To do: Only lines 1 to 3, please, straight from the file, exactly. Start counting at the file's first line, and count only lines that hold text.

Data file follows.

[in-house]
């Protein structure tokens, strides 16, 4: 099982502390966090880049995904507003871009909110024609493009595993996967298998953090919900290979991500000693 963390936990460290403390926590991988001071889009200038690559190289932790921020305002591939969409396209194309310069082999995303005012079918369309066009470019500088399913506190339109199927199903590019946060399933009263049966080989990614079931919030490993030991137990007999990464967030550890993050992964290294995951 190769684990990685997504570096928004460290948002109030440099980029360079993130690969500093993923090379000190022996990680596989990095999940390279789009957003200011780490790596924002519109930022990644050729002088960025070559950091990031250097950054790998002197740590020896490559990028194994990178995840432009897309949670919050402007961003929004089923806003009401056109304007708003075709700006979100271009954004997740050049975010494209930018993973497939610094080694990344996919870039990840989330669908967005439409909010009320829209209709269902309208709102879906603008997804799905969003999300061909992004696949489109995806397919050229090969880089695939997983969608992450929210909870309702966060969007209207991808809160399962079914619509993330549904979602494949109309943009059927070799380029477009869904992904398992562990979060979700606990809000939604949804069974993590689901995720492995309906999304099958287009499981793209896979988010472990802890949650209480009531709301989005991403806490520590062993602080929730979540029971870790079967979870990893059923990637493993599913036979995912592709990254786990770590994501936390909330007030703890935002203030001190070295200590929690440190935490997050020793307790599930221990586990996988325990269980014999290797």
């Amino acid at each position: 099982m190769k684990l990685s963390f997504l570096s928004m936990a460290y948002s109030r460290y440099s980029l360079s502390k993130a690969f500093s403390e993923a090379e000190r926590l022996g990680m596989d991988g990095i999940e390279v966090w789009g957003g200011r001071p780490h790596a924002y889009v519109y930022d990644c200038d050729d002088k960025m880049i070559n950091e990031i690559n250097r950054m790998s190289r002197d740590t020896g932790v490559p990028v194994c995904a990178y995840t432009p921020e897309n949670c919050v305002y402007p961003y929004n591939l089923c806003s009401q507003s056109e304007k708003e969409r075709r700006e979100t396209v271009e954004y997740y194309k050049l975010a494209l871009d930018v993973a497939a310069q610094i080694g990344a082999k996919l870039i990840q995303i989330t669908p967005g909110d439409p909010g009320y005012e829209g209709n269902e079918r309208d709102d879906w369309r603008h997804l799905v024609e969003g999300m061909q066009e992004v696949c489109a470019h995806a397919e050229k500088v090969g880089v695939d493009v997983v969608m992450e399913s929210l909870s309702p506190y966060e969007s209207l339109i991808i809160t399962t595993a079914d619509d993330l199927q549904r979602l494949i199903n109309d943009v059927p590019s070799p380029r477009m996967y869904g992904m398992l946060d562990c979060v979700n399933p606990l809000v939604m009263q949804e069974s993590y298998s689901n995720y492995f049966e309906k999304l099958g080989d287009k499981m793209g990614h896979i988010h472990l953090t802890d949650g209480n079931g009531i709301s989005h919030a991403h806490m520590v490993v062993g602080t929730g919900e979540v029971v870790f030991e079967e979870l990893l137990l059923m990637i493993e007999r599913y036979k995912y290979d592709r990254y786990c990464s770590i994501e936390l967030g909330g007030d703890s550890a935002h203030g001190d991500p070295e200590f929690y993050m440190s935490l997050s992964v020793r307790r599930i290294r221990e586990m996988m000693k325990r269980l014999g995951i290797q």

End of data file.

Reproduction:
[in-house]
């Protein structure tokens, strides 16, 4: 099982502390966090880049995904507003871009909110024609493009595993996967298998953090919900290979991500000693 963390936990460290403390926590991988001071889009200038690559190289932790921020305002591939969409396209194309310069082999995303005012079918369309066009470019500088399913506190339109199927199903590019946060399933009263049966080989990614079931919030490993030991137990007999990464967030550890993050992964290294995951 190769684990990685997504570096928004460290948002109030440099980029360079993130690969500093993923090379000190022996990680596989990095999940390279789009957003200011780490790596924002519109930022990644050729002088960025070559950091990031250097950054790998002197740590020896490559990028194994990178995840432009897309949670919050402007961003929004089923806003009401056109304007708003075709700006979100271009954004997740050049975010494209930018993973497939610094080694990344996919870039990840989330669908967005439409909010009320829209209709269902309208709102879906603008997804799905969003999300061909992004696949489109995806397919050229090969880089695939997983969608992450929210909870309702966060969007209207991808809160399962079914619509993330549904979602494949109309943009059927070799380029477009869904992904398992562990979060979700606990809000939604949804069974993590689901995720492995309906999304099958287009499981793209896979988010472990802890949650209480009531709301989005991403806490520590062993602080929730979540029971870790079967979870990893059923990637493993599913036979995912592709990254786990770590994501936390909330007030703890935002203030001190070295200590929690440190935490997050020793307790599930221990586990996988325990269980014999290797």
């Amino acid at each position: 099982m190769k684990l990685s963390f997504l570096s928004m936990a460290y948002s109030r460290y440099s980029l360079s502390k993130a690969f500093s403390e993923a090379e000190r926590l022996g990680m596989d991988g990095i999940e390279v966090w789009g957003g200011r001071p780490h790596a924002y889009v519109y930022d990644c200038d050729d002088k960025m880049i070559n950091e990031i690559n250097r950054m790998s190289r002197d740590t020896g932790v490559p990028v194994c995904a990178y995840t432009p921020e897309n949670c919050v305002y402007p961003y929004n591939l089923c806003s009401q507003s056109e304007k708003e969409r075709r700006e979100t396209v271009e954004y997740y194309k050049l975010a494209l871009d930018v993973a497939a310069q610094i080694g990344a082999k996919l870039i990840q995303i989330t669908p967005g909110d439409p909010g009320y005012e829209g209709n269902e079918r309208d709102d879906w369309r603008h997804l799905v024609e969003g999300m061909q066009e992004v696949c489109a470019h995806a397919e050229k500088v090969g880089v695939d493009v997983v969608m992450e399913s929210l909870s309702p506190y966060e969007s209207l339109i991808i809160t399962t595993a079914d619509d993330l199927q549904r979602l494949i199903n109309d943009v059927p590019s070799p380029r477009m996967y869904g992904m398992l946060d562990c979060v979700n399933p606990l809000v939604m009263q949804e069974s993590y298998s689901n995720y492995f049966e309906k999304l099958g080989d287009k499981m793209g990614h896979i988010h472990l953090t802890d949650g209480n079931g009531i709301s989005h919030a991403h806490m520590v490993v062993g602080t929730g919900e979540v029971v870790f030991e079967e979870l990893l137990l059923m990637i493993e007999r599913y036979k995912y290979d592709r990254y786990c990464s770590i994501e936390l967030g909330g007030d703890s550890a935002h203030g001190d991500p070295e200590f929690y993050m440190s935490l997050s992964v020793r307790r599930i290294r221990e586990m996988m000693k325990r269980l014999g995951i290797q």